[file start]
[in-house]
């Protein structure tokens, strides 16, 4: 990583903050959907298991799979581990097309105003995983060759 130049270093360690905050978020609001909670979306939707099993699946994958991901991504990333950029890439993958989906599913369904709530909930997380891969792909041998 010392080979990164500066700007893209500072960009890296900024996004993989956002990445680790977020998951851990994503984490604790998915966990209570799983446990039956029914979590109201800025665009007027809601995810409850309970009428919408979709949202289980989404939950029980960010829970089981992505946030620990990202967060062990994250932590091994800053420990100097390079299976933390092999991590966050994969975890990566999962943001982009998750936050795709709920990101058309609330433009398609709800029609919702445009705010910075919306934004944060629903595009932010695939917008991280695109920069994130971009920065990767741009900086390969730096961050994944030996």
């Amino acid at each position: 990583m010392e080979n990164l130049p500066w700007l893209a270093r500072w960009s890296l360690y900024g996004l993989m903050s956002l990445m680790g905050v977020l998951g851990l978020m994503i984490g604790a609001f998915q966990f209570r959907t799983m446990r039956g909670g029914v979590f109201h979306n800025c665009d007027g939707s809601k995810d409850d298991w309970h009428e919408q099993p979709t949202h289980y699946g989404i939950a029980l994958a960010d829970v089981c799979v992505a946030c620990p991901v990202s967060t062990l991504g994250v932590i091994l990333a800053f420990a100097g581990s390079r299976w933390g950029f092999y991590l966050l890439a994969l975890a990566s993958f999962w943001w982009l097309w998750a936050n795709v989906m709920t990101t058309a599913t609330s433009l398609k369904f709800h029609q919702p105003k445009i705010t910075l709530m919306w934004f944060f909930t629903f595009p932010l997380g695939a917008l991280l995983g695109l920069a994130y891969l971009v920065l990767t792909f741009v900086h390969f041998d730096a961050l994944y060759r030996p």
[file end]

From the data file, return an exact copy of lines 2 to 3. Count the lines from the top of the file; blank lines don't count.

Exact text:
């Protein structure tokens, strides 16, 4: 990583903050959907298991799979581990097309105003995983060759 130049270093360690905050978020609001909670979306939707099993699946994958991901991504990333950029890439993958989906599913369904709530909930997380891969792909041998 010392080979990164500066700007893209500072960009890296900024996004993989956002990445680790977020998951851990994503984490604790998915966990209570799983446990039956029914979590109201800025665009007027809601995810409850309970009428919408979709949202289980989404939950029980960010829970089981992505946030620990990202967060062990994250932590091994800053420990100097390079299976933390092999991590966050994969975890990566999962943001982009998750936050795709709920990101058309609330433009398609709800029609919702445009705010910075919306934004944060629903595009932010695939917008991280695109920069994130971009920065990767741009900086390969730096961050994944030996």
């Amino acid at each position: 990583m010392e080979n990164l130049p500066w700007l893209a270093r500072w960009s890296l360690y900024g996004l993989m903050s956002l990445m680790g905050v977020l998951g851990l978020m994503i984490g604790a609001f998915q966990f209570r959907t799983m446990r039956g909670g029914v979590f109201h979306n800025c665009d007027g939707s809601k995810d409850d298991w309970h009428e919408q099993p979709t949202h289980y699946g989404i939950a029980l994958a960010d829970v089981c799979v992505a946030c620990p991901v990202s967060t062990l991504g994250v932590i091994l990333a800053f420990a100097g581990s390079r299976w933390g950029f092999y991590l966050l890439a994969l975890a990566s993958f999962w943001w982009l097309w998750a936050n795709v989906m709920t990101t058309a599913t609330s433009l398609k369904f709800h029609q919702p105003k445009i705010t910075l709530m919306w934004f944060f909930t629903f595009p932010l997380g695939a917008l991280l995983g695109l920069a994130y891969l971009v920065l990767t792909f741009v900086h390969f041998d730096a961050l994944y060759r030996p």